As the year begins in earnest and the annual reporting season looms, we’ve been assessing our priorities for the coming months when it comes to engaging with our portfolio companies and on behalf of our reo® clients.
At Columbia Threadneedle Investments (EMEA), we are determined to continue to engage constructively with businesses with the aim of achieving positive results, particularly on issues of sustainability. We’ve been doing so for more than two decades.
The prevalence of extreme weather events, including forest fires and flash floods, over the past year – combined with the ongoing disruptions caused by the pandemic – have made us even more convinced of the need to act in the interests of the planet and its future.
With this, and our continued belief in active ownership, in mind, we’ve now fine-tuned our approach for the year ahead. Our central focus in our engagement with companies will be the key environmental issues of combating climate change and protecting biodiversity.
We will also continue to engage in the area of executive pay, specifically around the incorporation of environmental, social and governance (ESG) risk metrics, and we will impress on companies the importance of their human rights obligations.
One of our main priorities this year will be to hold companies to account for the previous commitments they have made in areas such as net-zero pledges and strategies for decarbonising.
Climate change and biodiversity
Our engagement on climate change will focus on the planned phasing out of ‘unabated’ coal generation, whose emissions are not mitigated by carbon capture and storage technologies. This is due in the developed world by 2030, and by 2050 in developing markets, in line with the Paris Agreement. While our engagement will be in all sectors, we will concentrate on mining and utilities, identifying laggard countries as well as companies. We will take forward our ongoing work with the Climate Action 100+ coalition and on energy efficiency in the Real Estate sector.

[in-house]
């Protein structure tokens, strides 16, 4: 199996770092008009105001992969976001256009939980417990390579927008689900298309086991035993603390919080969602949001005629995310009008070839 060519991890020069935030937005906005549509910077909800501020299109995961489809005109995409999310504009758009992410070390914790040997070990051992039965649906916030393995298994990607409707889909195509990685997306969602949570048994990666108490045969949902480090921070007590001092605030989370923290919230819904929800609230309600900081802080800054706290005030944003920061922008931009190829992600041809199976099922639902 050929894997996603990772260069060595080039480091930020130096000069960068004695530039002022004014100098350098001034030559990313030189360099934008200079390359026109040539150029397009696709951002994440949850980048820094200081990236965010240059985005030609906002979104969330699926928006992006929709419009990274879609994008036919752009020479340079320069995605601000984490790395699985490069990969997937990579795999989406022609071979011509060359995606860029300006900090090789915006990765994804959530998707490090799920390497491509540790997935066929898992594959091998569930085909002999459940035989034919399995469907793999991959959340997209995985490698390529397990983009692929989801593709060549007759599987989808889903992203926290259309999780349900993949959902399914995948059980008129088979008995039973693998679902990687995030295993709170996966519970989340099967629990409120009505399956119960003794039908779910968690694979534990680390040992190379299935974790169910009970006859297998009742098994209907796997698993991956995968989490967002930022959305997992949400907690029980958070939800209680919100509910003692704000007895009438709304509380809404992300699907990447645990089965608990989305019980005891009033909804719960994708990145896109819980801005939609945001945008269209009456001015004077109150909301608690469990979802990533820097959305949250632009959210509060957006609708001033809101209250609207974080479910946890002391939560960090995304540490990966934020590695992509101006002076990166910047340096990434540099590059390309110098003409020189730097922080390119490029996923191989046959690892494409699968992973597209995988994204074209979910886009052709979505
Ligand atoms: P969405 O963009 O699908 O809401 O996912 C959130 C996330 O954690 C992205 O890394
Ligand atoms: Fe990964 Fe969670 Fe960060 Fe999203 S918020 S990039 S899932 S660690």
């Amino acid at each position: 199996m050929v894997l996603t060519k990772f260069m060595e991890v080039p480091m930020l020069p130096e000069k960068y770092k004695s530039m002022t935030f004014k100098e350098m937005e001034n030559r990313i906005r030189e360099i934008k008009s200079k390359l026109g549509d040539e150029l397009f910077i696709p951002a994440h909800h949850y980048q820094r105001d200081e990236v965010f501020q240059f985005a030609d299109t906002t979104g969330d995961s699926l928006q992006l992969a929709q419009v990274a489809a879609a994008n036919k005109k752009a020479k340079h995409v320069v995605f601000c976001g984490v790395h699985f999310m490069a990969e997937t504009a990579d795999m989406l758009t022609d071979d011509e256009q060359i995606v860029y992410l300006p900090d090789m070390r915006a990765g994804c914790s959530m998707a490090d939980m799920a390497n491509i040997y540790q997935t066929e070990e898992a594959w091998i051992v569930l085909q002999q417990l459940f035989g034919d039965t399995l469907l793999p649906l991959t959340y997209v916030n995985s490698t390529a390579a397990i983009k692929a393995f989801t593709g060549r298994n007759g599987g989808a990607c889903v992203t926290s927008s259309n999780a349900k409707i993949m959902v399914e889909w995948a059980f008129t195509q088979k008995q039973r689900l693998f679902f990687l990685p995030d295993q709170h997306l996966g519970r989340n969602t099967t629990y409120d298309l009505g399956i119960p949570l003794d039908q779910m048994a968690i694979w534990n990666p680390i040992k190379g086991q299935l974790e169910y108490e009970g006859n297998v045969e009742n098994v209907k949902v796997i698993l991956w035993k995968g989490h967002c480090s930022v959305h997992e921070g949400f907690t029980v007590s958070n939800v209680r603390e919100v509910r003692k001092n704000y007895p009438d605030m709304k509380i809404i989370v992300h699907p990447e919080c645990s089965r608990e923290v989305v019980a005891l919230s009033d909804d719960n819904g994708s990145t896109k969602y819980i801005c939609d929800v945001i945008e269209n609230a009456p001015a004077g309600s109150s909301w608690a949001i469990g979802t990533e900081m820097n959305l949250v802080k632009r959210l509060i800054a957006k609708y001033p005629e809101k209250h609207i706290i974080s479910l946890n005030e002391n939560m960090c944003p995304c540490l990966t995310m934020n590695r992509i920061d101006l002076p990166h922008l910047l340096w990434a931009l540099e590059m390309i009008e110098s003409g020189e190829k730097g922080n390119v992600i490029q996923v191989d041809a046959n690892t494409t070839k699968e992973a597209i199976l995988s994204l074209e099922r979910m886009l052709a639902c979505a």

On biodiversity, we will step up our engagement in the most critical sectors, including food and drinks, ‘extractives’ such as mining and quarrying, materials, transport and finance. We will be looking for strategies, targets and metrics for mitigating biodiversity risks.
Spotlight on chemicals
We will encourage chemical companies to make the sustainable transition to clean energy and lower environmental impact, including by cutting greenhouse gas emissions, reducing plastic waste and investing in recycling technologies. The materials and chemicals industries will also be a key focus for us because of their propensity to operate and manage supply chains in areas that are vulnerable to extreme weather events.
ESG in executive pay
Executive remuneration needs to be linked to success in climate-related strategies and initiatives, and we will push for this in every industry, including oil and gas, electric utilities, the automotive sector and financial institutions.
We expect executive incentives to be aligned with the interests of long-term shareholders. And we will advocate for the introduction of risk-related preconditions to bonus awards to ensure that climate-related payments are not made inappropriately when there are still concerns in other areas such as financial strength or credit quality.
Human rights and supply chains
We will engage with companies about implementing human rights protection, and checks, across their supply chains. We see this as part of good practice in supply chain management.
Our team will also work to ensure the quality of social audits in checking that suppliers comply with their human rights obligations. In particular, we will engage with companies in the clothing, retail and services sectors to ensure they do not fall short with their obligations on human rights and labour standards.
We will also continue our work on the rights of Indigenous peoples in the extractives and renewables sectors.
At Columbia Threadneedle Investments (EMEA), we have a 25-strong responsible investment team, which last year engaged with 940 companies in 49 separate geographies. In the same period, we achieved 388 ‘milestones’ or positive outcomes as a result of direct engagement over time.